drug costs

The Government of Cameroon and its partners have made major investments in the last decade in prevention, treatment, and care of HIV-infected patients. However, unmet need for antiretroviral therapy (ART) among HIV-positive pregnant women remains high at 66%. Critical to satisfying this need is ensuring adequate availability of prevention of mother-to-child transmission (PMTCT) commodities for rollout of new Option B+ guidelines. This study examines options for improving the supply and availability of these commodities. Supply chain operational data was collected in July 2014 from central (CENAME) and 4 regional warehouses (CAPRs); 10 district stores; and 30 service delivery points (SDPs), including ART and PMTCT sites. The study also included seven central private-sector logistics firms. In addition, SC cost data was obtained from CENAME and CAPRs financial statements. Data collected served for analysis of three options to improve effectiveness of delivering PMTCT commodities. Asset utilization within the cost recovery system ranged between 73% and 89% while inventory turnover was at 1.5. Therefore, a reliable supply of medicines to SDPs is ensured. However, for PMTCT and ART commodities, distribution to the SDPs was unreliable (in 2013, 40% of prescriptions remained unfilled). Meanwhile, results of the options analysis indicated that the model of CAPRs delivering PMTCT commodities to SDPs was the most desirable. Although the distance traveled was higher, the need for network storage space was minimal. Moreover, its total cost and human resource requirements were more favorable. As a result of disseminating the findings, the Ministry of Health adopted Option 2.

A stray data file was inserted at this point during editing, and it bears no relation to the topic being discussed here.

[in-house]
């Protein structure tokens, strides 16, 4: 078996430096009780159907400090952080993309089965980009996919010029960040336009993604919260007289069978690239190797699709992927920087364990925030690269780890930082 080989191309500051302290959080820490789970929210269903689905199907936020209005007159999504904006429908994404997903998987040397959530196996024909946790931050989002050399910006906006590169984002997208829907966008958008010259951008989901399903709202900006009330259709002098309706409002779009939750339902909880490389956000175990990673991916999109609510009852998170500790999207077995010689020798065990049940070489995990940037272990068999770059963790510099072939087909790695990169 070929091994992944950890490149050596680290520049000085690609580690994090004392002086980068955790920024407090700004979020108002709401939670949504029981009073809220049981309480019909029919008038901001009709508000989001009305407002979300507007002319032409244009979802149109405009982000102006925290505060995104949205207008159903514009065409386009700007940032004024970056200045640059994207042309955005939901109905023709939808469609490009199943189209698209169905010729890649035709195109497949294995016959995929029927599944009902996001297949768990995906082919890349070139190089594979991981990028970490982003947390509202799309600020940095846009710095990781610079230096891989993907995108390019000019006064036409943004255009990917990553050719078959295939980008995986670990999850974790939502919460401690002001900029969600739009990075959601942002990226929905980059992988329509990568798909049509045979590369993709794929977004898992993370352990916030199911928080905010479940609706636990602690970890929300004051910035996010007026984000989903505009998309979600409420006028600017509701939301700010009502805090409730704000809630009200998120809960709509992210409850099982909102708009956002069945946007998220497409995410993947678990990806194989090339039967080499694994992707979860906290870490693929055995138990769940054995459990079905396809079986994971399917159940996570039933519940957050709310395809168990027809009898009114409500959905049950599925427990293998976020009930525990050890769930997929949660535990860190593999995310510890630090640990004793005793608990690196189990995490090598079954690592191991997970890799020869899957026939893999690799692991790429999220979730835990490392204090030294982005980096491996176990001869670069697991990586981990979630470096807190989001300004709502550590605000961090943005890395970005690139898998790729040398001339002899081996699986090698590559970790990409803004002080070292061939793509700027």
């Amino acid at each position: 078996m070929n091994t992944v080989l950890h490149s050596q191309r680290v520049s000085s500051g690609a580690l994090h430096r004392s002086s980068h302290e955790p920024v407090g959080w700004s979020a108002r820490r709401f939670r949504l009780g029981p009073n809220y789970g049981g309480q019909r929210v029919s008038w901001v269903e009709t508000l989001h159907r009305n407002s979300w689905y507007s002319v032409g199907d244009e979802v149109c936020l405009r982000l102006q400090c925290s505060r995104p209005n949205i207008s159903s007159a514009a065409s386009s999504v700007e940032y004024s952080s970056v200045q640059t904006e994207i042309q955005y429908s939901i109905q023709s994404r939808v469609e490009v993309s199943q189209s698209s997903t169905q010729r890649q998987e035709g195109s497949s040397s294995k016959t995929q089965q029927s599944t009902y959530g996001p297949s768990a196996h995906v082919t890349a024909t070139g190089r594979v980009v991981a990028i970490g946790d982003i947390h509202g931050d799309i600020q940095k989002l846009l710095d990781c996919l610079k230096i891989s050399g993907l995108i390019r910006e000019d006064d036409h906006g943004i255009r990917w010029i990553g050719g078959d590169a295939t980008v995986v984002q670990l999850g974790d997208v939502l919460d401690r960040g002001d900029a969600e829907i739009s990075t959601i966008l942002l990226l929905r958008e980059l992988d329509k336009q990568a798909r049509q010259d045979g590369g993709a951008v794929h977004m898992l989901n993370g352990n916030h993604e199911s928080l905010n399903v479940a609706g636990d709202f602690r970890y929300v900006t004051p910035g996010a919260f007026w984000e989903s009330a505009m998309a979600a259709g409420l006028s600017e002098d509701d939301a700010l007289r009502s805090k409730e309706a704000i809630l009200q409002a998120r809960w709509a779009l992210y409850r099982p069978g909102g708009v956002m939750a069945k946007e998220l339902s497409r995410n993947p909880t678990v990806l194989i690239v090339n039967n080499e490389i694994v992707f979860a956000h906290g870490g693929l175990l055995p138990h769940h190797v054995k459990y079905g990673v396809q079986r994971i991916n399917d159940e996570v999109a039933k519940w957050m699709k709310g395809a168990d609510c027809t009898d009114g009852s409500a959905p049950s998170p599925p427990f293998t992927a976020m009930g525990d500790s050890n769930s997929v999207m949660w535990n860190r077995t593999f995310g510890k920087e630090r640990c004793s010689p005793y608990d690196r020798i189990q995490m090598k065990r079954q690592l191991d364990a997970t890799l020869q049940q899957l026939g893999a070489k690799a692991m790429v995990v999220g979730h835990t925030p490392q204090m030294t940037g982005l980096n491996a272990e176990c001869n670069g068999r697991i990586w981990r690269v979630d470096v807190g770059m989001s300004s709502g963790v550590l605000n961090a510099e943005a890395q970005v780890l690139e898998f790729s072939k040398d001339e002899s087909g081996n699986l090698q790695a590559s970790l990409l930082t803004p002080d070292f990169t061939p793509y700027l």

In 2014, the budget for high cost drugs in the Dominican Republic was USD 107 million, accounting for 51% of the Ministry of Health (MoH) budget for medicines. Resources allocated for the 2015 budget were USD 49 million, leaving a shortfall of USD 62 million. The MoH requested technical assistance from the USAID-funded SIAPS project to conduct an evidence based analysis of the 98 products included in the list.

 In 2013 the Global Drug Facility reduced the price of the second-line drugs it supplies for multidrug-resistant tuberculosis (MDR TB): the overall cost of the longest and most expensive treatment regimen for a patient decreased by 26%, from US$7,890 in 2011 to US$5,822 in 2013. The price of treatment for MDR TB was reduced by consolidating orders to achieve large purchase volumes, by international, competitive bidding and by the existence of donor-funded medicine stockpiles. The rise in the number of suppliers of internationally quality-assured drugs was also important. The savings achieved from lower drug costs could be used to increase the number of patients on high-quality treatment.

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